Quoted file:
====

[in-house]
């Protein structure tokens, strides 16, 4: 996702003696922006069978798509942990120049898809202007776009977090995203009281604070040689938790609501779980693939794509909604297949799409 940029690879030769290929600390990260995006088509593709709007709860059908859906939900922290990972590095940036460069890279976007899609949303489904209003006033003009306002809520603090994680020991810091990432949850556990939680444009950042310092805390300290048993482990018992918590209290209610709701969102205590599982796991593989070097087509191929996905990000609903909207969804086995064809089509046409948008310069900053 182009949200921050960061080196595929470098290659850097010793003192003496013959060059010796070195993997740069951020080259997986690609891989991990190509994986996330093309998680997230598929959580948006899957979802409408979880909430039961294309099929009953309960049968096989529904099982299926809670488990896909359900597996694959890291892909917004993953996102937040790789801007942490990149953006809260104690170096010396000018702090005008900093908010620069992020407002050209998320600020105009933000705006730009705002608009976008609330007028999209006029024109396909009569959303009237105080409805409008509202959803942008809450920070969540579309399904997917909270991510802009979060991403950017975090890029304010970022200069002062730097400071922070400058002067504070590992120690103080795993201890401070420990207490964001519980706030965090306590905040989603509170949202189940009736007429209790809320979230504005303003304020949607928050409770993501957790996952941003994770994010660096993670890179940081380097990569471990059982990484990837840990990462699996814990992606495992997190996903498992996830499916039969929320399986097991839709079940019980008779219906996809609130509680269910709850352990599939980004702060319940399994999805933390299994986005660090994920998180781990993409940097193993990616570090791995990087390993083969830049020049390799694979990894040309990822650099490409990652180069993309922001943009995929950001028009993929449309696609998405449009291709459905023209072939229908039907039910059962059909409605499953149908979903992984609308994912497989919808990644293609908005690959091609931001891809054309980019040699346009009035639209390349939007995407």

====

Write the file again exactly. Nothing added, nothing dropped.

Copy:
[in-house]
């Protein structure tokens, strides 16, 4: 996702003696922006069978798509942990120049898809202007776009977090995203009281604070040689938790609501779980693939794509909604297949799409 940029690879030769290929600390990260995006088509593709709007709860059908859906939900922290990972590095940036460069890279976007899609949303489904209003006033003009306002809520603090994680020991810091990432949850556990939680444009950042310092805390300290048993482990018992918590209290209610709701969102205590599982796991593989070097087509191929996905990000609903909207969804086995064809089509046409948008310069900053 182009949200921050960061080196595929470098290659850097010793003192003496013959060059010796070195993997740069951020080259997986690609891989991990190509994986996330093309998680997230598929959580948006899957979802409408979880909430039961294309099929009953309960049968096989529904099982299926809670488990896909359900597996694959890291892909917004993953996102937040790789801007942490990149953006809260104690170096010396000018702090005008900093908010620069992020407002050209998320600020105009933000705006730009705002608009976008609330007028999209006029024109396909009569959303009237105080409805409008509202959803942008809450920070969540579309399904997917909270991510802009979060991403950017975090890029304010970022200069002062730097400071922070400058002067504070590992120690103080795993201890401070420990207490964001519980706030965090306590905040989603509170949202189940009736007429209790809320979230504005303003304020949607928050409770993501957790996952941003994770994010660096993670890179940081380097990569471990059982990484990837840990990462699996814990992606495992997190996903498992996830499916039969929320399986097991839709079940019980008779219906996809609130509680269910709850352990599939980004702060319940399994999805933390299994986005660090994920998180781990993409940097193993990616570090791995990087390993083969830049020049390799694979990894040309990822650099490409990652180069993309922001943009995929950001028009993929449309696609998405449009291709459905023209072939229908039907039910059962059909409605499953149908979903992984609308994912497989919808990644293609908005690959091609931001891809054309980019040699346009009035639209390349939007995407």